On Monday, Boulder Democrat Rollie Heath unveiled a ballot initiative for this fall that would raise Colorado taxes by $1.63 billion over three years to help rescue the state’s suffocating education system.
Heath, who sits on the Senate Education Committee, said if voters approve the measure, it would raise the state sales tax from 2.9 percent to 3 percent, and the individual and corporate income tax rate from 4.63 percent to 5 percent.
The Legislature is looking at slashing $375 million from next year’s K-12 budget, and $36 million from the higher ed budget.
“We’ve got to stop the bleeding now,” said Heath. “The status quo is not an option.”
Heath lamented that Colorado is 48th in the nation in tax revenue per $1,000 of income, which equates to “dismal” education funding, he said.
If voters approve the measure, it would raise a just over $1.63 billion between January 2012 and December 2014, when the measure would expire and tax rates would return to their current level.
So far Heath has no official backers, but that he will shop the initiative around to both the business community as well as the education community in an effort to drum up political support.
That support won’t come from the Colorado Springs Chamber of Commerce, though.
Stephannie Finley, who runs governmental affairs for the Chamber, said the measure is “the antithesis of what we believe.”
“Jump-starting the economy does not involve raising taxes,” said Finley. “Why would you put that on business right now?”
Capitol Republicans also decried Heath’s idea as a mistake, and said there’s no way voters will approve a tax hike.
“The word ‘non-starter’ comes to mind,” said Rep. Bob Gardner, R-Colorado Springs.
Sen. Keith King, R-Colorado Springs, pointed out while Colorado may be near the bottom of the pile nationally when it comes to collecting tax money for education, the amount the state actually pays out puts Colorado at 34th nationally, according to data from the 2007-2008 school year, the most recent available national statistics.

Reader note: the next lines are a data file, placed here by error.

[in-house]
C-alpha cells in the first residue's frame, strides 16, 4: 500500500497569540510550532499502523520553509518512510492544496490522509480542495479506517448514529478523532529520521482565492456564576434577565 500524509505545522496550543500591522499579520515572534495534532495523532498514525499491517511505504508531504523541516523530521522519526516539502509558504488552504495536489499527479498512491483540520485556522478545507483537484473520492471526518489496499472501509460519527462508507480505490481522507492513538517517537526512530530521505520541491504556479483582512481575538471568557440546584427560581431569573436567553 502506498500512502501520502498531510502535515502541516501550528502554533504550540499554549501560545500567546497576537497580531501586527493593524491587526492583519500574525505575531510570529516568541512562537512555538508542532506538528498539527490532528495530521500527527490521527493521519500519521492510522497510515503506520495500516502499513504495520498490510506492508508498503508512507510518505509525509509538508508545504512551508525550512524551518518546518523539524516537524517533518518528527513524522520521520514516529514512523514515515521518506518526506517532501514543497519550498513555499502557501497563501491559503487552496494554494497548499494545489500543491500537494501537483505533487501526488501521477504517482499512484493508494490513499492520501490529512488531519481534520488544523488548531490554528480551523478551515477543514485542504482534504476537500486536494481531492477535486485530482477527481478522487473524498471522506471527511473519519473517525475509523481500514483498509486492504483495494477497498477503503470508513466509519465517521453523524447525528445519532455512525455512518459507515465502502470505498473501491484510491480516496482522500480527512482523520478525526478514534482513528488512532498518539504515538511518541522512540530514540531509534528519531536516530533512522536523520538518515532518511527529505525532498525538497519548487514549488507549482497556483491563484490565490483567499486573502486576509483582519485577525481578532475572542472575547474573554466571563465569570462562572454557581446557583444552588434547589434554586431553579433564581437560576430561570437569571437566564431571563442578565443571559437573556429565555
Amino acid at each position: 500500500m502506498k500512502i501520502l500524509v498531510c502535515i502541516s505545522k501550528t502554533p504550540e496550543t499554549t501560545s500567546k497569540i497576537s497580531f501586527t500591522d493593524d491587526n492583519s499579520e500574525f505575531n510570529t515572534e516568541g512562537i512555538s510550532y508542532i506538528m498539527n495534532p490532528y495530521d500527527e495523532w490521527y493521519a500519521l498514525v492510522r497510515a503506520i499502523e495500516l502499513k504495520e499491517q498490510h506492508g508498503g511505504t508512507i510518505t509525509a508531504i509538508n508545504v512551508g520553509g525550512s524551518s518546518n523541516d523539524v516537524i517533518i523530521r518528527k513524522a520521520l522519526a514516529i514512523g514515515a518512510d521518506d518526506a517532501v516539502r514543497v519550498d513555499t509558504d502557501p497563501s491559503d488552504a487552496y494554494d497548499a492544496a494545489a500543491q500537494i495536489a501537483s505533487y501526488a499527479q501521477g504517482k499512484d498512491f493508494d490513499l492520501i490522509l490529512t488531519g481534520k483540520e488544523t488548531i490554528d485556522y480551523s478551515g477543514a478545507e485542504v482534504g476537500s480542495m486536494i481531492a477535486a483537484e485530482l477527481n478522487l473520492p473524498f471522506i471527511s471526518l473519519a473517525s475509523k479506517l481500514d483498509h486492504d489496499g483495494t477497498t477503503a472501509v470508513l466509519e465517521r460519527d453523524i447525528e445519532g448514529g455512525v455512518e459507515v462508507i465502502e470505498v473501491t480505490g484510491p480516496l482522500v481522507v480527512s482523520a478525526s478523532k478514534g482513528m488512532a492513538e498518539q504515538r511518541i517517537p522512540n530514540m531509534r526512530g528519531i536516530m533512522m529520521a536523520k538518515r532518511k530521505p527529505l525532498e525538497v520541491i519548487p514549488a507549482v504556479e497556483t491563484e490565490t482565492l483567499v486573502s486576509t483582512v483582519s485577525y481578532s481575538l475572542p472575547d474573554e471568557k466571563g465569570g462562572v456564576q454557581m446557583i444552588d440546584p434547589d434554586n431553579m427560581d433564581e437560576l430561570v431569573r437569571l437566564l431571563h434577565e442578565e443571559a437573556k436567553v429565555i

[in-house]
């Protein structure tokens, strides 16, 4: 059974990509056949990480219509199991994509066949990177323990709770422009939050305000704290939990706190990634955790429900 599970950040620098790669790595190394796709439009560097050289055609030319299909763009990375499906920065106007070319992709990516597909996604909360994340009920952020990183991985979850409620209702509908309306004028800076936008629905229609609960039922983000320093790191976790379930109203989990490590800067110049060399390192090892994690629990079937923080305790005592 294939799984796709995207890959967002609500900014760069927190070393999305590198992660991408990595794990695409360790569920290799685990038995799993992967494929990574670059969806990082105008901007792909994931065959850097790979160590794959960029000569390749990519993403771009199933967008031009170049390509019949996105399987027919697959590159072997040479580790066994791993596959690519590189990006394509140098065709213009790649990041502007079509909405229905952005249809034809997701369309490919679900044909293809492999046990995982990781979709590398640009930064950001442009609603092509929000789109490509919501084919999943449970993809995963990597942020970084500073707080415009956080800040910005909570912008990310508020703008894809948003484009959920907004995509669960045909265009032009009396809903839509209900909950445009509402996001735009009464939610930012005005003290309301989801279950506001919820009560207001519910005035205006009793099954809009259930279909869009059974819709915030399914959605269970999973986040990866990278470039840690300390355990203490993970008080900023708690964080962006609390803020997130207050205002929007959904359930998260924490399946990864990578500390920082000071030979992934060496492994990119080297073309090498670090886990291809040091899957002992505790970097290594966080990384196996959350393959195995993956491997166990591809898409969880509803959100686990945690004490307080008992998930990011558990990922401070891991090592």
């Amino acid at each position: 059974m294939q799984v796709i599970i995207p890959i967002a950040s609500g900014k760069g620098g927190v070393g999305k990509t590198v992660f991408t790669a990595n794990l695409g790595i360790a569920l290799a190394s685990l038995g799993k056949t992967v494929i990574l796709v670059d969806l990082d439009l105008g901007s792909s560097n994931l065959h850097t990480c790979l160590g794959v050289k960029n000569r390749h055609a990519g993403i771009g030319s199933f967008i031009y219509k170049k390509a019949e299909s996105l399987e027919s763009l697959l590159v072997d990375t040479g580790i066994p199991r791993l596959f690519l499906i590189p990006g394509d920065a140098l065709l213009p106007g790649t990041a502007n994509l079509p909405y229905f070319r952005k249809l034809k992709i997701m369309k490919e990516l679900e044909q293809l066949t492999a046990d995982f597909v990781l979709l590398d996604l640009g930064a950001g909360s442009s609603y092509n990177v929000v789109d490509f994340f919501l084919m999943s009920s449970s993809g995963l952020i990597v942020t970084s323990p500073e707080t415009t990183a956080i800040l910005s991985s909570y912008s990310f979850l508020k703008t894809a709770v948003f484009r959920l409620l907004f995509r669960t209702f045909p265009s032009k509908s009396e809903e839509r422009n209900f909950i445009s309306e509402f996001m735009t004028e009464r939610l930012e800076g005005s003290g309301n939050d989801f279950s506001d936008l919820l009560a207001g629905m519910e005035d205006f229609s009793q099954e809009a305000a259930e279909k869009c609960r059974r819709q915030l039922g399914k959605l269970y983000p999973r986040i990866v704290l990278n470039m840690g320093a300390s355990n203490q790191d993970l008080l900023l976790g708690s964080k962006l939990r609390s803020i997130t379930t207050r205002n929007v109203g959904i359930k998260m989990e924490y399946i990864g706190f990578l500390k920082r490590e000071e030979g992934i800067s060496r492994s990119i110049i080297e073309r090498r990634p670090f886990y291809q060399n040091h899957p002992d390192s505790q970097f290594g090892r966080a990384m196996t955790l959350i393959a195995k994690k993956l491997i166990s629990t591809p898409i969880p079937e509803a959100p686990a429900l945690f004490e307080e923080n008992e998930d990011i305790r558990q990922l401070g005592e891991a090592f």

He also said there’s no guarantee that any money raised would actually be put toward education, since it will all go into the General Fund.
“Where’s the integrity? Where’s the guarantee that it’s going to go to schools?” King asked.
Heath agreed during a press conference that though the money will be intended for education, there’s no way to ensure it actually will.
But Sen. Majority Leader John Morse, D-Colorado Springs, said they have to try.
“We can’t continue to run the state this way. We’re running it into the ground. We’ve got to make substantive changes,” he said. “Colorado residents like to be allergic to the words ‘tax increase,’ but they’re going to have an anaphylactic reaction to closing the school in their neighborhood and lowering their own property values.”
Morse said that an employee earning $40,000 would pay $148 per year more in taxes, based on the proposed income tax increase of 0.37 percent.
House Majority Leader Amy Stephens said Morse is using “fuzzy math,” and that even if he’s correct, that’s too much of a burden for working families to shoulder.
The measure would go into effect Jan. 1 2012, and Heath said it would raise $285 million in its first six months. That money would apply to the 2011-2012 fiscal year, and so would not completely cover the expected $375 million cut to K-12. In the 2012-2013 fiscal year, the measure would raise an estimated $532.6 million. In the 2013-2014 fiscal year, that number would jump to $562.3 million. And in the first six months of the 2014-2015 fiscal year, the measure would raise $296.85 million. It would sunset Jan. 31 2014.
Heath only has a little over a month to make the ballot–the deadline for filing ballot initiatives with the state is April 8, and the threshold for ballot access is 85,854 signatures of registered voters.